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Bouche '14: Time for spring ideological cleaning

Though I have nearly completed half of my time at this school, Brown continuously amazes me. At any moment, a student can simply pop open his Brown Gmail inbox or read the signs splattered on our walks and greens to find the flurry of information shot our way. Potentialities and possibilities radiate through our mental spheres like the energy pulsating from WiFi and cell phones, invisibly pervading our bodies. Whether we acknowledge it or not, we are constantly exposed. By simply clicking on Morning Mail or inspecting the multitude of listserv emails we've never managed to shake, we can reach in an instant the massive network of possibilities in which we are embedded.

Events and lectures constantly cycle. The University consistently attracts top researchers in their respective fields along with adored, renowned and controversial figures from academia and modern culture. All of this lies just beyond our grasp, easy to reach if only we outstretch our arms to meet those already extended in our direction.

Then the cold begins to thaw. Sunshine melts away our winter resistance to the world outdoors. We flock to green spaces in masses, fling Frisbees and sling slacklines, while tables of student groups set up to recruit support for each cause. Fences, banners and installation art materialize in the night to further seize our attention and strikingly portray the scale and severity of complex global issues.

Over-stimulated by the barrage of social, political and environmental awareness espoused by our peers, Brown students are generally assumed to have a solid conception of the challenges and necessities of the 21st century world. However, though we constantly discuss many different aspects of culture, it can seem as though we never examine our own.

Busy lives force us to rush past signs and stands as we jaunt to class, hit the library or pull all-nighters for a last minute deadline. The average assembly or protest gains only meager support, even when propositions are highly relevant and widely supported throughout campus. When we manage to sink into the bliss of freedom from obligations, we gather in the warm rays and open space, kick back with friends and savor the day. The eventual sunset or hourly bell disperses the crowds, yet the greens that are left behind do not reflect the bright students who have just used them. Thinking about nothing but the next moment, many drop their trash or simply leave without it. Those who exert nominal effort stack Sharpe Refectory to-go containers above the trash can so that the wind and squirrels can scatter trash throughout campus. Smashed exit signs and broken bottles surround all of this, implying the chaos of the preceding weekend.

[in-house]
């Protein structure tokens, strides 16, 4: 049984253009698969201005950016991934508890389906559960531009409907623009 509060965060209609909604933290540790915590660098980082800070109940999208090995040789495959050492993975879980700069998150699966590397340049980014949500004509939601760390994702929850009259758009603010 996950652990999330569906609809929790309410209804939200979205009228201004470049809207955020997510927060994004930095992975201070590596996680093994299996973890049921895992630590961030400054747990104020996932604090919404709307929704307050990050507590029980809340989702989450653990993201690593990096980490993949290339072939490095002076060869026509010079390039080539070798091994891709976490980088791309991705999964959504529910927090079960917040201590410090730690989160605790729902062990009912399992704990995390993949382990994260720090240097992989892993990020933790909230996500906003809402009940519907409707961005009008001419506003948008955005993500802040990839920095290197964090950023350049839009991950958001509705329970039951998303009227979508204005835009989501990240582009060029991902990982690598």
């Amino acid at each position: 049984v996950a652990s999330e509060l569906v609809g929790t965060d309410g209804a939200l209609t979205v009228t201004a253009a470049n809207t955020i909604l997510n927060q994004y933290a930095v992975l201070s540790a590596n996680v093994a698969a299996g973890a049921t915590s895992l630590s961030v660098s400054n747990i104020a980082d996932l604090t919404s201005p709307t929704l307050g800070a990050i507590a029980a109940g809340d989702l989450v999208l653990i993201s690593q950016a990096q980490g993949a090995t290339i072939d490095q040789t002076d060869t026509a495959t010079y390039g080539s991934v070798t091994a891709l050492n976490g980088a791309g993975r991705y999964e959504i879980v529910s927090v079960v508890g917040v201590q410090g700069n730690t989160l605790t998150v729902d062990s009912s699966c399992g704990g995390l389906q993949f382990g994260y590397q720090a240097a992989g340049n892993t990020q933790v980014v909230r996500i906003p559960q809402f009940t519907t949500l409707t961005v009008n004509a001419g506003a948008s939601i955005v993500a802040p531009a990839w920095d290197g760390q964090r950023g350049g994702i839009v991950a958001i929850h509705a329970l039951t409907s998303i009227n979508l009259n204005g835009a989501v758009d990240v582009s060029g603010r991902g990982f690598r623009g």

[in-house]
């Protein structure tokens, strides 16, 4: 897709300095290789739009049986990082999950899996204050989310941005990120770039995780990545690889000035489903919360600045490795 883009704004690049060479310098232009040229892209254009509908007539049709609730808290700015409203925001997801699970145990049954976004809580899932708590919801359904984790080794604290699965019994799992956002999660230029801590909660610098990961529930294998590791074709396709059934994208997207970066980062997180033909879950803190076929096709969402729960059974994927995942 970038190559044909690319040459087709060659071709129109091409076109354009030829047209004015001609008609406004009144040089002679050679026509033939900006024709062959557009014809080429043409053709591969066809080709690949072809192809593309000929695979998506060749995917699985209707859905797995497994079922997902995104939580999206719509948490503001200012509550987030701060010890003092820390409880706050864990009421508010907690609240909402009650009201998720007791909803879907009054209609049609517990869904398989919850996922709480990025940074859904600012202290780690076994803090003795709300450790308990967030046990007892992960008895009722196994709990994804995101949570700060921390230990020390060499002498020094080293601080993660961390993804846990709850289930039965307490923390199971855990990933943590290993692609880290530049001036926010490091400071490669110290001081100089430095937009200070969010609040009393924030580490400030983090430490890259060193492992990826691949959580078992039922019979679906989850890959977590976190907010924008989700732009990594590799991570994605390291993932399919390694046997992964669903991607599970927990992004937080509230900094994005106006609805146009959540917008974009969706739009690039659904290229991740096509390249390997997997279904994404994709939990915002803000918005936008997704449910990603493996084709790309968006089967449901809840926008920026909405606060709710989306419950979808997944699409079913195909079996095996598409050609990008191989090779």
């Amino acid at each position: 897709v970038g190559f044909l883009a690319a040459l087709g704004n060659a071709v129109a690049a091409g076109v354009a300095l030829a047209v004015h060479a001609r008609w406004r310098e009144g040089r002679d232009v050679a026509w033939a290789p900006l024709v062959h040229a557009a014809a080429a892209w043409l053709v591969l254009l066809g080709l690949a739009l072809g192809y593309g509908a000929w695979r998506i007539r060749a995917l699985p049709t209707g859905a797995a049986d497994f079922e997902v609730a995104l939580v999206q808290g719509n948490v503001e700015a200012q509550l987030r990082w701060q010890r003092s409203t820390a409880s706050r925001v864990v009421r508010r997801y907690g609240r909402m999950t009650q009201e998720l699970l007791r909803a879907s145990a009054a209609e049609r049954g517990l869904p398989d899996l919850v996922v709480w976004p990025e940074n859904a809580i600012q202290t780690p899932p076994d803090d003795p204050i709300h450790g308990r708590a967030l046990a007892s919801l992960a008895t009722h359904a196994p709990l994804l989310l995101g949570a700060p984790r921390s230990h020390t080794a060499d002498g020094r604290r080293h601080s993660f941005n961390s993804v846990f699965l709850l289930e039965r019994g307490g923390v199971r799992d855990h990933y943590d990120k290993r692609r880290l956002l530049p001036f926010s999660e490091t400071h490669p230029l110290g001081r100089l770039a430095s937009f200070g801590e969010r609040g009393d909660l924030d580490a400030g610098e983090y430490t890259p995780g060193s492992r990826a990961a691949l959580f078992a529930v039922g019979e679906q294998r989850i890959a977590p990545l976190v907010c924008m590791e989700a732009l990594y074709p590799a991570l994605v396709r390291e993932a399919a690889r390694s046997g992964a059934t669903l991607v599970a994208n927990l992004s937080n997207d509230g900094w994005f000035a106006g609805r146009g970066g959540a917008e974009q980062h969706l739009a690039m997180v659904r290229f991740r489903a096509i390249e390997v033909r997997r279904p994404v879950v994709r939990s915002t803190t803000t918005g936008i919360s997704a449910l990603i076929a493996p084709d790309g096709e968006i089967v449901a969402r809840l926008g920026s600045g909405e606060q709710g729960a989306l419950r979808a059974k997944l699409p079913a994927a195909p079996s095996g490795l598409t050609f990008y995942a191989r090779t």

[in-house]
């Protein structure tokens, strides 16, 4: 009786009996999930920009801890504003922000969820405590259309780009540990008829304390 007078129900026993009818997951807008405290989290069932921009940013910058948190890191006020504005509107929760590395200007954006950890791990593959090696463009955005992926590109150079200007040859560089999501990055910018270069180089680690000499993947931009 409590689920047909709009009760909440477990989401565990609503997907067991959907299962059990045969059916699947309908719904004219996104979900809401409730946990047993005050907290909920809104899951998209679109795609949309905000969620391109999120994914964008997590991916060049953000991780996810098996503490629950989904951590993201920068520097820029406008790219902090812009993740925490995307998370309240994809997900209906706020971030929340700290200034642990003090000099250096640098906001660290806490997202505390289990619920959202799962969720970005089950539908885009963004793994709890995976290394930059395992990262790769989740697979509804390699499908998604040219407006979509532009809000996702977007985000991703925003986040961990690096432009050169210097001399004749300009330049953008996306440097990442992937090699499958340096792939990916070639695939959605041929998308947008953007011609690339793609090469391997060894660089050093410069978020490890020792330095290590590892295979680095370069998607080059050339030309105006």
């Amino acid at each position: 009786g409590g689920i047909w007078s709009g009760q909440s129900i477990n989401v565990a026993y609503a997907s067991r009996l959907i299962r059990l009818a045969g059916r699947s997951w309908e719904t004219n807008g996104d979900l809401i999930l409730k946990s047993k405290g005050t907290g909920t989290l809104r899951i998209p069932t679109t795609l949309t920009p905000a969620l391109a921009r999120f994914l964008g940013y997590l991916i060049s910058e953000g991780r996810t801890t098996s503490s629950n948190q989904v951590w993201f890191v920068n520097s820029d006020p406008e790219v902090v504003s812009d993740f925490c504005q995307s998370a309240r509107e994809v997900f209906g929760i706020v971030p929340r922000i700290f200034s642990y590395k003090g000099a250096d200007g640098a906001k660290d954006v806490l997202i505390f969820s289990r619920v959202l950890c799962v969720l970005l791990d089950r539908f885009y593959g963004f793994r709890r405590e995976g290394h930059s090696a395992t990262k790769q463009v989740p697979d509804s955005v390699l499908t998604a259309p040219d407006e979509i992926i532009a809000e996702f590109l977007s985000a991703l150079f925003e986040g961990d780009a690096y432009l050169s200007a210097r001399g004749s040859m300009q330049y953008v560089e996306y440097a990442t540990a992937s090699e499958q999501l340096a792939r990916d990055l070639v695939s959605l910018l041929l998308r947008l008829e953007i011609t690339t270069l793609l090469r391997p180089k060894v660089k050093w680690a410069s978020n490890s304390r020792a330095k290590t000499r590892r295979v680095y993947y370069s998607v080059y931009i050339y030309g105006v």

As students of the University, we carry a reputation for intelligence and ambition in a world certain to face much conflict, yet students routinely bypass the solar compactors to toss more trash into an overflowing pile. Scores of people waste finite resources to avoid the daunting effort of dropping a can into the next bin over, because recycling is hard. And each day, so many of us go about in these various states of ignorance while every poster we pass slaps us in the face with the hypocrisy of our actions.

On our own, it seems as though we are unstoppable. As individuals and in tightly knit groups, we make breakthroughs in research, build communities and travel the world to spread our knowledge. Yet as a collective entity, the Brown community does not match the devotion of its constituents. The merging of so many powerful forces lacks the epic character expected from a gathering of so many creative and productive souls.

Outsiders would find it striking that today - like a trace left by a creature in its natural habitat - a lawn covered with trash is the mark of a Brown student gathering. With such prevalent apathy in a sea of awareness, our collective actions often do not merit the renown we receive.

Instead of perpetuating this disconnect between ambitious individuals and the lackluster whole, we must synthesize what we learn and achieve in our academic pursuits with our social knowledge. If the potential we exhibit as individuals becomes manifested in the masses, our wills will coalesce to create a community reflecting the true nature of the individuals who comprise it. So stop, pause and breathe deeply as you flow through your day, and speak out and spread knowledge as you go.

Adam Bouche '14 isn't too lazy to pick up his trash. He can be reached at




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